Wednesday, January 23, 2013

movie review LES MISERABLES

Les Misérables is one of those stage to screen musical adaptations that gets most things right in the transfer from live musical to celluloid experience.  As one of the most successful stage musicals, Les Misérables is a worldwide phenomenon so it seemed only natural that a film version would eventually happen.  However, the fact that it took almost thirty years since it first premiered to become a film is something that I don't think anyone expected.

Based on the classic novel by Victor Hugo, and set in the early to mid 1800's, Les Misérables tells the epic story of Jean Valjean who was jailed for stealing a loaf of bread to feed his starving nephew.  His original five year sentence becomes almost twenty after he tries to escape making him a very bitter and desperate man.  However, when a bishop saves him, that act of kindness that gives him a second chance and how that event turns him into a positive force is the original tale of "paying it forward."  His redemption and how that changes him is the force behind the emotional journey of the story while the fact that he did run away to become someone else and is being hunted by a police inspector is the major driving element behind the plot.

Hugh Jackman as "Jean Valjean"
As Valjean, Hugh Jackman is giving a stellar performance, one that not only just earned him a Golden Globe but also an Oscar nomination.  Much has been written about how director Tom Hooper had the actors sing live during filming instead of lip syncing to a pre-recorded audio track.  This tactic allowed the actors to not only provide more emotions to a song based on being in the moment on set verses being in a studio weeks or even months before shooting actually began and they had a chance to become and discover their characters but also allowed them to try various takes on the songs during the filming process.  Jackman benefits greatly from this choice.  His two dramatic solos in the film, "Valjean's Soliloquy" and "Who Am I?" are so full of emotion seemingly derived from that exact moment the film was shot that I don't think he would have won that Golden Globe if the songs had been pre-recorded.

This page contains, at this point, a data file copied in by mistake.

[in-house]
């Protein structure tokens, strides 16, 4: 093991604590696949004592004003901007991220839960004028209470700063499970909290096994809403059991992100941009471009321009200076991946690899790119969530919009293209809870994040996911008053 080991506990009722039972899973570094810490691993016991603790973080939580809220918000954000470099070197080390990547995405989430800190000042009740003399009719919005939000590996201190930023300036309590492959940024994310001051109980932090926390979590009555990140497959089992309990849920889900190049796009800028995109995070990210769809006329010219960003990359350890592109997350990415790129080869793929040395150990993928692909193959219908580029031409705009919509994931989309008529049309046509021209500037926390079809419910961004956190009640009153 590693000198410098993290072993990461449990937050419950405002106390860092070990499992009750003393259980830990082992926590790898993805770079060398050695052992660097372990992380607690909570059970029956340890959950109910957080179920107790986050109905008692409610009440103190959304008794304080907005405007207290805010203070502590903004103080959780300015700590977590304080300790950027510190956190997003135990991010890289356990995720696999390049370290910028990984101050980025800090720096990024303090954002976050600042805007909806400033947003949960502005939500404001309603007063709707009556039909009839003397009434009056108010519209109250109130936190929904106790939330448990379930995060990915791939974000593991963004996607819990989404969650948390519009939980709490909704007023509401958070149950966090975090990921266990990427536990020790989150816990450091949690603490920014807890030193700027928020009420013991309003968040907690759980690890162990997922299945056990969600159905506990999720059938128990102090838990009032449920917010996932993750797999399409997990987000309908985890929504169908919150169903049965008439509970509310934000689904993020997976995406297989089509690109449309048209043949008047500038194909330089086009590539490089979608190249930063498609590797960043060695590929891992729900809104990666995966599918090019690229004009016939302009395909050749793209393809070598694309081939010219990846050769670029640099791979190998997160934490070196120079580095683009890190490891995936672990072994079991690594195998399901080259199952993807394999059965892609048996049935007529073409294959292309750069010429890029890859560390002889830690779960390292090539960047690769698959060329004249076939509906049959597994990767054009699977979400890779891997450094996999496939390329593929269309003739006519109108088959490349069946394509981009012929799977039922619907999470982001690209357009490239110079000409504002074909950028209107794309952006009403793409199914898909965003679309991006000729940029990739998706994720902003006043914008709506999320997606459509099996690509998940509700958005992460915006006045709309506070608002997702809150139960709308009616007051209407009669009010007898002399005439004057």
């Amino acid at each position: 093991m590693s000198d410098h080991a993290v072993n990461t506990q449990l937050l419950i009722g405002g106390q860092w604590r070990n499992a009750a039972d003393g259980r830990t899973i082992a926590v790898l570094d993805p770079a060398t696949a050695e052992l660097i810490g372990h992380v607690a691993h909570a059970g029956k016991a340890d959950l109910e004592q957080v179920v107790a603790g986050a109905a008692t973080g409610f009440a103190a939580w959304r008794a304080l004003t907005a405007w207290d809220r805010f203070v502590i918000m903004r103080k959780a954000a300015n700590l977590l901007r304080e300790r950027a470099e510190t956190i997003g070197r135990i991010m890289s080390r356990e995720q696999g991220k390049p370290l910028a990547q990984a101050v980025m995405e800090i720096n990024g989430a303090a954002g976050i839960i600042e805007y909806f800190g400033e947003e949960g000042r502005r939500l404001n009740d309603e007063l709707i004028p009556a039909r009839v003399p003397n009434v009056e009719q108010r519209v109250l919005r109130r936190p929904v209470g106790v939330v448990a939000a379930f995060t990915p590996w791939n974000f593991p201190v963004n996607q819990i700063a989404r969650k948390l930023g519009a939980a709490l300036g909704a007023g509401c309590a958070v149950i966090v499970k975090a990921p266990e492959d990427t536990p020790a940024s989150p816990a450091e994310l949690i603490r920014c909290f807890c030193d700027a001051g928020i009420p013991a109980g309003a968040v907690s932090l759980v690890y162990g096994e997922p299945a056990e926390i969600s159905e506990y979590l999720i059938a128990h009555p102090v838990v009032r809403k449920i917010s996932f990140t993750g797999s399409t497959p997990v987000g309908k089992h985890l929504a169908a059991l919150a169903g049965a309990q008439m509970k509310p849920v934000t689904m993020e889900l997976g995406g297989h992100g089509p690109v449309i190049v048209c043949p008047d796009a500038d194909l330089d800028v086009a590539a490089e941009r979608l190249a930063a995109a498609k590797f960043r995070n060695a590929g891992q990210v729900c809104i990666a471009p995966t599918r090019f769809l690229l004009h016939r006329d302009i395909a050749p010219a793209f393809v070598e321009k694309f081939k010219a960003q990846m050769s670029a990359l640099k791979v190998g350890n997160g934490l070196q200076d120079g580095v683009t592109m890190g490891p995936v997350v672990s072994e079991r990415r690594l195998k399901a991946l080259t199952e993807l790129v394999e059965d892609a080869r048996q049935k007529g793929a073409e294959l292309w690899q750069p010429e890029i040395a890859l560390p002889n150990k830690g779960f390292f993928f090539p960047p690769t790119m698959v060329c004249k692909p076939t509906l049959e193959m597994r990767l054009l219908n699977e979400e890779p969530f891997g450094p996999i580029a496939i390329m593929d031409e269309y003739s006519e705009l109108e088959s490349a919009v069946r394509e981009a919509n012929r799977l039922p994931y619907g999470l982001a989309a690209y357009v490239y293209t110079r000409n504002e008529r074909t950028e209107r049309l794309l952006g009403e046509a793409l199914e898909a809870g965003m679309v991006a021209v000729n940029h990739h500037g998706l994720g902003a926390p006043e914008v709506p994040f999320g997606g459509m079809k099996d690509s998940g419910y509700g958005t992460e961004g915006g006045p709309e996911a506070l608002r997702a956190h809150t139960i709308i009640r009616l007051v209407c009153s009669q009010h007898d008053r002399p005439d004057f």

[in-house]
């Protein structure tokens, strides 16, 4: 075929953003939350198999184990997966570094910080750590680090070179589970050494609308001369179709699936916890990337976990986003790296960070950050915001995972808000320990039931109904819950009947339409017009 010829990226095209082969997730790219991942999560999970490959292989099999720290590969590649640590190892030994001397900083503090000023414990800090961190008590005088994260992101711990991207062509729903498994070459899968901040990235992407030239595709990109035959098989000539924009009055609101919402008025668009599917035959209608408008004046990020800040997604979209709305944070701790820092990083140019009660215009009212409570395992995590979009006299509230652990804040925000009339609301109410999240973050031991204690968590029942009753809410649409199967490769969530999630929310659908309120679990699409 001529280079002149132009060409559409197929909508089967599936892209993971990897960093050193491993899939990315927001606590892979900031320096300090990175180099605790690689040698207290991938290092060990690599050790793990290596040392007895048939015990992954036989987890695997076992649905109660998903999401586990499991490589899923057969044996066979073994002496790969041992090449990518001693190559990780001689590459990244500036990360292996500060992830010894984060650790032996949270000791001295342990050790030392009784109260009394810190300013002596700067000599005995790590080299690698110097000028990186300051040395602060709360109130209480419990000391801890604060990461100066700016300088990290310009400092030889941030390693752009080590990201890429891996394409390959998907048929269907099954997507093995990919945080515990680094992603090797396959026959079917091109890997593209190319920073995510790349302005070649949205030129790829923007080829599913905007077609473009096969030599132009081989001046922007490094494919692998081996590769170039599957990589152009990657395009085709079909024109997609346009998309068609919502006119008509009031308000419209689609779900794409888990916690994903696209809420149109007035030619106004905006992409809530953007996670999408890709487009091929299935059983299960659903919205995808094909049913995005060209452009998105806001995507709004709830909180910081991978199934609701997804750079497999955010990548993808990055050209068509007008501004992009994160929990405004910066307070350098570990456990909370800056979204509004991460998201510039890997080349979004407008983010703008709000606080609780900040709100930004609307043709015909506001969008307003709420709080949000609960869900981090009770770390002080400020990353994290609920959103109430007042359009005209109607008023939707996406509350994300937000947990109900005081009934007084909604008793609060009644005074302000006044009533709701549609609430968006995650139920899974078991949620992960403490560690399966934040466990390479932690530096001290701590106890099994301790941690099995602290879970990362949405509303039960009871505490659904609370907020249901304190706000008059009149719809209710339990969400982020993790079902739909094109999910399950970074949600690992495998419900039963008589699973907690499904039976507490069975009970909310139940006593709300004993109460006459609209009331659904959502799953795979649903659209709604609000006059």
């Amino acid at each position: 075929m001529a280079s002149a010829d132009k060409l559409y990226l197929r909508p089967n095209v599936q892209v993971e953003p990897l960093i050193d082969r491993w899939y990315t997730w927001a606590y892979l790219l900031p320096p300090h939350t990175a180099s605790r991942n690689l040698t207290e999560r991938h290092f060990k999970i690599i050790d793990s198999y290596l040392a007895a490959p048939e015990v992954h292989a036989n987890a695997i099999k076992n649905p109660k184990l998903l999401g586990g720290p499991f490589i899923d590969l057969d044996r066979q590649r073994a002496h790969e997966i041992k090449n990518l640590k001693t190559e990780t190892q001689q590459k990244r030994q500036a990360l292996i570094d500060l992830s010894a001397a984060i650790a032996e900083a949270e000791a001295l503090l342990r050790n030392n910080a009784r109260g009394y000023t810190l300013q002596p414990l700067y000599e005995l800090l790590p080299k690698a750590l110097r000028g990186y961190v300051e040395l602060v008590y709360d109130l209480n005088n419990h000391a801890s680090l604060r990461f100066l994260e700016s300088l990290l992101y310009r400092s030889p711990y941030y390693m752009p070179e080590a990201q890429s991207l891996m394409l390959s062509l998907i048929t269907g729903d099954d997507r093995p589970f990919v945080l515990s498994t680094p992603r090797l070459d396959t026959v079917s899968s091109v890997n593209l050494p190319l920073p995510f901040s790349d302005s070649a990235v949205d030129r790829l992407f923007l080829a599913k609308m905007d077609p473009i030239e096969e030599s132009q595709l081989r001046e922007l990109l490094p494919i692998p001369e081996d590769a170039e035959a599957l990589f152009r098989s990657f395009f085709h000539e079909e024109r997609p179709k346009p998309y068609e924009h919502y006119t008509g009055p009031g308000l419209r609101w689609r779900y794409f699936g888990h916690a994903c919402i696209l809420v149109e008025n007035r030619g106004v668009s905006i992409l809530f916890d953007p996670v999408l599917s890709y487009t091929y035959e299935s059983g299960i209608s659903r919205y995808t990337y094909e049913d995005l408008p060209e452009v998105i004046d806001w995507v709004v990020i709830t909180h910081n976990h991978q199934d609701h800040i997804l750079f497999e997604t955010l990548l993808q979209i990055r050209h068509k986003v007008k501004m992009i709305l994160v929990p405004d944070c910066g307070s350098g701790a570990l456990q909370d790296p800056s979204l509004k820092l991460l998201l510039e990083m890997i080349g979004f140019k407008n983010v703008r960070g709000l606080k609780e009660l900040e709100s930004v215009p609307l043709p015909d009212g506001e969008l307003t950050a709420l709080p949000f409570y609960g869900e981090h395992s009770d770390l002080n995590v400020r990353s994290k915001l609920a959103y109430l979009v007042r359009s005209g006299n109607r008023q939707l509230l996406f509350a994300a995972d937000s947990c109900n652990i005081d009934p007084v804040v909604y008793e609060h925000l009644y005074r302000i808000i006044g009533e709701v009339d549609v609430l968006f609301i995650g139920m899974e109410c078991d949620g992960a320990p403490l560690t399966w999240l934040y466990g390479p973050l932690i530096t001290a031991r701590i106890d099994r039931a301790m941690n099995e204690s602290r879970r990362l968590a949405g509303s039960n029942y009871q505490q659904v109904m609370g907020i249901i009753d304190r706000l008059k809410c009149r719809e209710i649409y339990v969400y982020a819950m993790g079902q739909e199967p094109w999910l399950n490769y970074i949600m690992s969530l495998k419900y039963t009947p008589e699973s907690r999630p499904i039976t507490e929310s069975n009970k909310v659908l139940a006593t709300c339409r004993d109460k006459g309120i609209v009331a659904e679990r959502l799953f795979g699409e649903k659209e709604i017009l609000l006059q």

Anne Hathaway as "Fantine"
Likewise, Anne Hathaway also benefits from this filming choice.  Her "I Dreamed a Dream," arguably the best known song from the show, is delivered in one seamless take that perfectly captures the anguish of her character Fantine and the journey her character has been forced to take.  It is an extremely memorable and heart wrenching moment and I have to believe that Hathaway is the front runner for the Oscar for Supporting Actress after already winning a Golden Globe as well as numerous other awards for her performance. 

Russell Crowe is Javert, the inspector who makes it his lifelong mission to hunt Valjean down and while Hooper mentioned he cast actors who could sing instead of singers who could act, Crowe is able to hold his own against his more vocally gifted co-stars.  Sure Crowe's voice is a little on the softer and gruffer side, but I liked the way his singing was more internal and seemingly coming from an unbalanced man, which was clearly in line with the character of Javert.  While he can't hold some of the notes as long as some of the stage Valjean's have, I thought his performance was as calculated as his character is and I like it more and more that I think back on it.

Russell Crowe as "Javert"